Do you strive to convey a specific message and/or theme within your work? What would that be?


Appreciation of nature, conservation and protection of wildlife and habitat. Innovation in techniques and materials. Incorporation of art into everyday things and making art accessible. I included the word “crafts” in the name of my business to acknowledge that many people might not consider what I do to be “Art.”  I love to make art quilts and mixed media art pieces, but have just as much fun putting my designs on light switch plates and making bookmarks for people to use everyday.

 
Egret in Flight on Lutrador © Heidi Rand


I know you give many lessons and workshops. How does this contribute to your "artistic life"? Is teaching something you truly enjoy and find a need to do, or is more of a way to financially sustain your artistic habits?

I was an English major in college, so people assumed I’d become a teacher, but at the time that was the last thing I wanted to do.  It was actually a shock when I realized about a year ago that it was time to start teaching art workshops.  I tried one and really loved it, so I’ve sought out several different places to teach locally and hopefully will soon be offering online workshops as well.  I find that getting ready to teach a class forces me to focus on the subject matter in a way that I hope improves my own artwork.  Teaching also has lead to me doing more writing.  After I wrote an extensive outline for my inkjet fabric printing class I realized that I could expand on it, spruce it up a bit, and offer it as an ebook for sale.  Given the slow economy, I have also used teaching to try to replace some of the income I had been getting from sales of my work.  It doesn’t bring in much, though. Let’s say that I definitely don’t do it for the money, but I probably wouldn’t do it for free unless I had a lot more free time.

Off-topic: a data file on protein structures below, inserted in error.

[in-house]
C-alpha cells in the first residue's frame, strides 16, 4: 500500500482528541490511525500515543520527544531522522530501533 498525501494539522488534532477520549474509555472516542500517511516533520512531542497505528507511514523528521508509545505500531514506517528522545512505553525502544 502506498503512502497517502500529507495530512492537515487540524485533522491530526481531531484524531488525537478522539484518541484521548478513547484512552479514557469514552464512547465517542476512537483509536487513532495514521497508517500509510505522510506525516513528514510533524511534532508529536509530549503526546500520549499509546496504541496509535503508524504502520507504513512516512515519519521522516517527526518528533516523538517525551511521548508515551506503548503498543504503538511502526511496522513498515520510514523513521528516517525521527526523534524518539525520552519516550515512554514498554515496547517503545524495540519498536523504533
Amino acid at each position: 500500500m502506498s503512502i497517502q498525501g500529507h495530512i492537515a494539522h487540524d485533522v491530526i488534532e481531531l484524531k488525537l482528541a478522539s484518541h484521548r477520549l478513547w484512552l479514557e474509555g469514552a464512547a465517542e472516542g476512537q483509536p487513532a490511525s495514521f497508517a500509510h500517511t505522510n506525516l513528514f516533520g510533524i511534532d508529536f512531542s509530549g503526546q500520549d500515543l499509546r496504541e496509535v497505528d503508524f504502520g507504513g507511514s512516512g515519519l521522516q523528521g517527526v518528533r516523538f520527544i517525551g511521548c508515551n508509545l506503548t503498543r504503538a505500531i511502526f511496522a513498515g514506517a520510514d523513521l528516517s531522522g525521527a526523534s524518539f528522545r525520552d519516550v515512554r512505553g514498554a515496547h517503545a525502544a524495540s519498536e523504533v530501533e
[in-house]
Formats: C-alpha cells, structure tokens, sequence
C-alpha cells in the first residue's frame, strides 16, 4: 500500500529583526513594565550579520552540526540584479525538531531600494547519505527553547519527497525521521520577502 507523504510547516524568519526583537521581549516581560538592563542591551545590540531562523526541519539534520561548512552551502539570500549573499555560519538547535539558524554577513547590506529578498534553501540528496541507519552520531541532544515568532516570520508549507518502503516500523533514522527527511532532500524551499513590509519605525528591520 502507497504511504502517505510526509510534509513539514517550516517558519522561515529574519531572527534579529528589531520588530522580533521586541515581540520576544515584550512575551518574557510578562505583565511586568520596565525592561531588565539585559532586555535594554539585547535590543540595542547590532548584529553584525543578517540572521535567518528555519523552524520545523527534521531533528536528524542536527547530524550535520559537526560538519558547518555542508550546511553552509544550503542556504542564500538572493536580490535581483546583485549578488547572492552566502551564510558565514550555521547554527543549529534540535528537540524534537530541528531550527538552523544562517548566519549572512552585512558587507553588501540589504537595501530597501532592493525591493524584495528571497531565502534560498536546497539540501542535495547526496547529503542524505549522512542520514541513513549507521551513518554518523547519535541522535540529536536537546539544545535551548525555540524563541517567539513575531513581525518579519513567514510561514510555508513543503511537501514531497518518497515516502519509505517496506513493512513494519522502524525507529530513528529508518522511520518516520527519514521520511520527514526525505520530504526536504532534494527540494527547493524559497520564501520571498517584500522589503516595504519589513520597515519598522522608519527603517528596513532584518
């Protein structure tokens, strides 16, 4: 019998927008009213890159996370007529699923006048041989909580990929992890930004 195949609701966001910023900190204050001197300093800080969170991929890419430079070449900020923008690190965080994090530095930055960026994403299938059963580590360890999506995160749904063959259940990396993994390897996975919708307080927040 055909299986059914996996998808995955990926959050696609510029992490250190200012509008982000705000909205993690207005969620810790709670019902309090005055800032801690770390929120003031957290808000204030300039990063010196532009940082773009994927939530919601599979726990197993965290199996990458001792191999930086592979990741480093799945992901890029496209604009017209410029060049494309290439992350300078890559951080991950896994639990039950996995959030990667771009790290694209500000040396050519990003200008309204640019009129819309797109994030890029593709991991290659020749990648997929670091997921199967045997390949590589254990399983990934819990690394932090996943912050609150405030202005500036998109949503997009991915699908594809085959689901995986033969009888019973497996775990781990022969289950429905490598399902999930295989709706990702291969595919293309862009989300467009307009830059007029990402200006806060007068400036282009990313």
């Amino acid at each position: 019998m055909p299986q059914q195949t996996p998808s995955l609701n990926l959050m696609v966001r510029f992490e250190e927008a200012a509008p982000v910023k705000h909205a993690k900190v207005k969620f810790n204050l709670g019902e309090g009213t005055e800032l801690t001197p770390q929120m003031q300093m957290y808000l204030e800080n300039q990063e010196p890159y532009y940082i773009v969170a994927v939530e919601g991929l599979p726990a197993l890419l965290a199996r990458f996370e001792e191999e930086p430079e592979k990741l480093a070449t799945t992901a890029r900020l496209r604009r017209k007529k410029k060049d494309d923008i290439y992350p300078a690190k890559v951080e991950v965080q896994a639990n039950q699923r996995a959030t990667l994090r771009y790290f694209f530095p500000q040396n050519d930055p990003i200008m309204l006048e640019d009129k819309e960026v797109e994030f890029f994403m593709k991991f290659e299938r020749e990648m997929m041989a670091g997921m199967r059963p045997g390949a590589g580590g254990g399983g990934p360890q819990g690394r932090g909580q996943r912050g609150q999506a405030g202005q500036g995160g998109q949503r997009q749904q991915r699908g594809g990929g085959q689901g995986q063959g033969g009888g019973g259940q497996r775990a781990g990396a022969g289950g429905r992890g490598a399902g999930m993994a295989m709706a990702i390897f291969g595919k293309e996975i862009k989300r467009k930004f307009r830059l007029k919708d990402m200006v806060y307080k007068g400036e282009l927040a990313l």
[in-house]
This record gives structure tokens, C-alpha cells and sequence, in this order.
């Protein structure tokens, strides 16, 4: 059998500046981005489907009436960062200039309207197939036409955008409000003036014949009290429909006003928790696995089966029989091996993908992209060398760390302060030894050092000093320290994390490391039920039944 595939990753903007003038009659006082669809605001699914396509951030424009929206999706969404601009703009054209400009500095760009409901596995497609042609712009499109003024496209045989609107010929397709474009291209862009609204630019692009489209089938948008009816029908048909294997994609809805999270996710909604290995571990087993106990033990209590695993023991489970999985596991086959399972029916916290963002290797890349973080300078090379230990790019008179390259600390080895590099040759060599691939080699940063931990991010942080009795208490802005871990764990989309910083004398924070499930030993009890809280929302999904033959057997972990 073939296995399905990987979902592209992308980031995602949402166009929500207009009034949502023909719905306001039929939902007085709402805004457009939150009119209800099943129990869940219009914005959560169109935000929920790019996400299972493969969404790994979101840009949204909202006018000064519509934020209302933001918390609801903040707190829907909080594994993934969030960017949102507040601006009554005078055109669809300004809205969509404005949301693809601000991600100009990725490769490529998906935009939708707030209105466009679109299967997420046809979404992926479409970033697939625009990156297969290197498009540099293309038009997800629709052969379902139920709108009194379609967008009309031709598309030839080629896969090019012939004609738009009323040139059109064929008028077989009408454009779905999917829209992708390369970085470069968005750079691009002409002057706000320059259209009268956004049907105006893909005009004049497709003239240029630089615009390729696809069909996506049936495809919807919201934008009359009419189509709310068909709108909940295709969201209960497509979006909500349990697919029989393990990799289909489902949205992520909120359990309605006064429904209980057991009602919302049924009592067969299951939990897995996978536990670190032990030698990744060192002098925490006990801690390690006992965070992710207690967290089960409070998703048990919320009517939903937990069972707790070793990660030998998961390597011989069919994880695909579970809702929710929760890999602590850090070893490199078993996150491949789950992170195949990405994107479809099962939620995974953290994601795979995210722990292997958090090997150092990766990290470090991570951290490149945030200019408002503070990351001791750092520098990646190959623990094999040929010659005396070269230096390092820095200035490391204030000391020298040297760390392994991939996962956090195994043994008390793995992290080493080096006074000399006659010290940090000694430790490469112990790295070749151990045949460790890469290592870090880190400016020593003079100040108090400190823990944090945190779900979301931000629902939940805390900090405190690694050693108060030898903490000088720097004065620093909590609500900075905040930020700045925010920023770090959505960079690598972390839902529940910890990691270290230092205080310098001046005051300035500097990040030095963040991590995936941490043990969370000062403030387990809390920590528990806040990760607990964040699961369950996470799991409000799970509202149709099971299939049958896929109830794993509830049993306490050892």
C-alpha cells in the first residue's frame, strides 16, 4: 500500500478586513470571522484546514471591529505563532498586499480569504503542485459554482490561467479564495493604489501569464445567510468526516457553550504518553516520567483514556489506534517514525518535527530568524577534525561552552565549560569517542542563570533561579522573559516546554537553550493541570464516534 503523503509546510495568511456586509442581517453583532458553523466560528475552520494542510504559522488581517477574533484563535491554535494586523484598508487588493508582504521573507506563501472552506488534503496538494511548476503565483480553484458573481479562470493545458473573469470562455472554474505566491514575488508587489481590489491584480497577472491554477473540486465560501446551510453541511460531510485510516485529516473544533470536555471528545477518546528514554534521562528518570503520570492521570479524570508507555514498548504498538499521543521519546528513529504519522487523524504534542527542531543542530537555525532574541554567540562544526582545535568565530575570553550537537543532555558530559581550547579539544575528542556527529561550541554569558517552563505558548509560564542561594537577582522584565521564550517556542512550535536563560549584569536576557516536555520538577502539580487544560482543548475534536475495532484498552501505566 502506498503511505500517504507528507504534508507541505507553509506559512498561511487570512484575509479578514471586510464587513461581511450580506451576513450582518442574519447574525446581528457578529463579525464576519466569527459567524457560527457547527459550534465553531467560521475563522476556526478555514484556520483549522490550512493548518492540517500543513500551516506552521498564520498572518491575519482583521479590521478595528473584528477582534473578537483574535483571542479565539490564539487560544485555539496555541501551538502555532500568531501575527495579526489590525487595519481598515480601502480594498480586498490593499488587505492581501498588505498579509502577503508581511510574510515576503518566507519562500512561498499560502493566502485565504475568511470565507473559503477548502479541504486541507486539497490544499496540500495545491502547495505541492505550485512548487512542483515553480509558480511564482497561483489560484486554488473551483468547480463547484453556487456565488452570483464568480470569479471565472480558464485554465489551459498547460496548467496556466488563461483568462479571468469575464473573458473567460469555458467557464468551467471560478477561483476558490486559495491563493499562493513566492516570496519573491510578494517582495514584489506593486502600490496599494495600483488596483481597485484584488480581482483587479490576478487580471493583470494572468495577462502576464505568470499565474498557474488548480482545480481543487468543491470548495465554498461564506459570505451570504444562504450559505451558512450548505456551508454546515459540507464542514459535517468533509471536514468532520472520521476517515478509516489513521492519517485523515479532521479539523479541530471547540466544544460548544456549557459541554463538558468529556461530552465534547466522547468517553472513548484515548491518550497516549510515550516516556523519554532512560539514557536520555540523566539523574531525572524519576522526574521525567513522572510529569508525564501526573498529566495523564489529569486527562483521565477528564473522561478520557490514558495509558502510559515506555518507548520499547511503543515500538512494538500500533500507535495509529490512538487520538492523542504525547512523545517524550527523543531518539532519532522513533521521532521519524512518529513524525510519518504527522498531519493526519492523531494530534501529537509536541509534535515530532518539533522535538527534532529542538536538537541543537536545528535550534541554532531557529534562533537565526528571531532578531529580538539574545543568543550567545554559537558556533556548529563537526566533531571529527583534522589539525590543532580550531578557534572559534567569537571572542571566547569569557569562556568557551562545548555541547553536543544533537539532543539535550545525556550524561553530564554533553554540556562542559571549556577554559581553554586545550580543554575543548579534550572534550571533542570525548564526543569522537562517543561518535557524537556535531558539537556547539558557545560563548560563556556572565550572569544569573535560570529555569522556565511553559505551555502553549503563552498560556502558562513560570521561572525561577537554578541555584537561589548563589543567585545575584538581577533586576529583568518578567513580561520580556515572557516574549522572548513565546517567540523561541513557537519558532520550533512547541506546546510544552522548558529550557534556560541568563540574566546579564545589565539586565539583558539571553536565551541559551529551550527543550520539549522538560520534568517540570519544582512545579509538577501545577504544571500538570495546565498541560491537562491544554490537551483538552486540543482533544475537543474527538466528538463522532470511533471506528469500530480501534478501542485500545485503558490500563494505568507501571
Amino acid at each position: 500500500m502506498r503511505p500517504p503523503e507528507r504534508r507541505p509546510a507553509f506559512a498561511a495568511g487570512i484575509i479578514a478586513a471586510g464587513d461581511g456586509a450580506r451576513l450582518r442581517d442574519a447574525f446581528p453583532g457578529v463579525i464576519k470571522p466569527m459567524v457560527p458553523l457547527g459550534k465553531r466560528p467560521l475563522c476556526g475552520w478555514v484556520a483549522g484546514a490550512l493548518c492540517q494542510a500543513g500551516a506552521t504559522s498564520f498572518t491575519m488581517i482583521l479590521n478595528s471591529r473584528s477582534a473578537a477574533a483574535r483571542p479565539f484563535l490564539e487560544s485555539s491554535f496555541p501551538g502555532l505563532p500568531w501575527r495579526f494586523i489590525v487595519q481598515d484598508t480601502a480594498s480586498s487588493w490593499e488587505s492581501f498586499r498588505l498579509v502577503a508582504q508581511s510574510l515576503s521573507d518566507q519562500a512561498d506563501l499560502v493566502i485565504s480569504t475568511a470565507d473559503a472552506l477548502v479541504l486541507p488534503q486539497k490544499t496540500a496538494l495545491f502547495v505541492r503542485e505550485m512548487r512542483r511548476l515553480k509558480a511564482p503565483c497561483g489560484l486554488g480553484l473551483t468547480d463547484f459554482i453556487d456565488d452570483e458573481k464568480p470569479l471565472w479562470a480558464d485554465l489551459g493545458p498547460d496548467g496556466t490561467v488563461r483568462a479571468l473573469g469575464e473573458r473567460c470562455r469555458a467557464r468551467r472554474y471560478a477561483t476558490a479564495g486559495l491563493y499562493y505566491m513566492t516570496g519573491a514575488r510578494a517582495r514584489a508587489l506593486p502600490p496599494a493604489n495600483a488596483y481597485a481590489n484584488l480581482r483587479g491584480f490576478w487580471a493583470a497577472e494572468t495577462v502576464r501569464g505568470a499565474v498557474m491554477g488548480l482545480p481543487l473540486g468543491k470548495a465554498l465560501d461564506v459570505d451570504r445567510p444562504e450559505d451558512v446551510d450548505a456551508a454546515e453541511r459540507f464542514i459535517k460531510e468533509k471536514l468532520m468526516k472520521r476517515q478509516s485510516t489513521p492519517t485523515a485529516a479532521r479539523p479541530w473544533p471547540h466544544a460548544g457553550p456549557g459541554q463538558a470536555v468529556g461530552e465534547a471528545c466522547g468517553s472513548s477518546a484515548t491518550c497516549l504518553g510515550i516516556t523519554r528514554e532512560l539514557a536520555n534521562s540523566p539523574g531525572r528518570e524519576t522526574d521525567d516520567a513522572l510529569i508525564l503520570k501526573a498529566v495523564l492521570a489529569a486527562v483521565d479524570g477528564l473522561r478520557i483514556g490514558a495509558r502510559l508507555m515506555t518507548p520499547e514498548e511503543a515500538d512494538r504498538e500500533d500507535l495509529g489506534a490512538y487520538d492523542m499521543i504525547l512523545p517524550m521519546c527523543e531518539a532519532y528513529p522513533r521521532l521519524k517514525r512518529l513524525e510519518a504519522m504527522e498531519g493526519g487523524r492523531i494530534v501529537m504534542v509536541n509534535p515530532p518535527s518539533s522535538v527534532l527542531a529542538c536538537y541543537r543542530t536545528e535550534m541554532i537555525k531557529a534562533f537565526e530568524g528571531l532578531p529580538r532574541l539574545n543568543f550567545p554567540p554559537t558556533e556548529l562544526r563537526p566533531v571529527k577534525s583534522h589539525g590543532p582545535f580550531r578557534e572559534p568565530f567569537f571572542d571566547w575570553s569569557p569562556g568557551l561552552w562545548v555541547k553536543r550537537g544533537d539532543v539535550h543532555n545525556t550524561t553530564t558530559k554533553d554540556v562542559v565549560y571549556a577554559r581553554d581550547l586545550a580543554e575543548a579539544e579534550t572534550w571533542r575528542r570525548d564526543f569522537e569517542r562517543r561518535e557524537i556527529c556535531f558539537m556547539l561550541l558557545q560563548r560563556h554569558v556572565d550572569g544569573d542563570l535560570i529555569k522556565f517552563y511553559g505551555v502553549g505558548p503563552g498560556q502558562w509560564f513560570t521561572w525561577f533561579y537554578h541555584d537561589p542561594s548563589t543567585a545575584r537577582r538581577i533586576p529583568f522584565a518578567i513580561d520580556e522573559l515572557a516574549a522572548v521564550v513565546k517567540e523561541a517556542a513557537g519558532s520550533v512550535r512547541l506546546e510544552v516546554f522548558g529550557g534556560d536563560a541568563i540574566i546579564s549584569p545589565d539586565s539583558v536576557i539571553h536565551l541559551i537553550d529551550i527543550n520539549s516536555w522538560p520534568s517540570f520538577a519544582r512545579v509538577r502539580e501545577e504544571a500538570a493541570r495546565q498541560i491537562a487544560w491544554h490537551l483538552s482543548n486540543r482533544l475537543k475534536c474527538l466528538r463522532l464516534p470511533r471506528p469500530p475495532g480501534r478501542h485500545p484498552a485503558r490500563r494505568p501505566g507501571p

You’ve received some great news recently regarding some of your fabric and a new clothing line. Could you share some more on that; how it came about, and what your hopes are for that endeavor in the future.


Etsy was the matchmaker in that partnership.  I posted about my first fabric printing class to my local SFetsy team, which led a dressmaker based in a nearby town, Michele Battise of Dress Maker In a Box  to my shop and websites.  My nature themed fabric really clicked with her.  She chose a few of my designs to incorporate into her garments and I printed several yards of fabric for her.  She has just released her winter line, which includes a dress, skirt and suit using some of my fabric on the collars and cuffs.  (Her blog post about it is here) This is truly a dream come true for me, and I have great hopes for my further partnership with Michele. She’s a very creative designer and gifted dressmaker.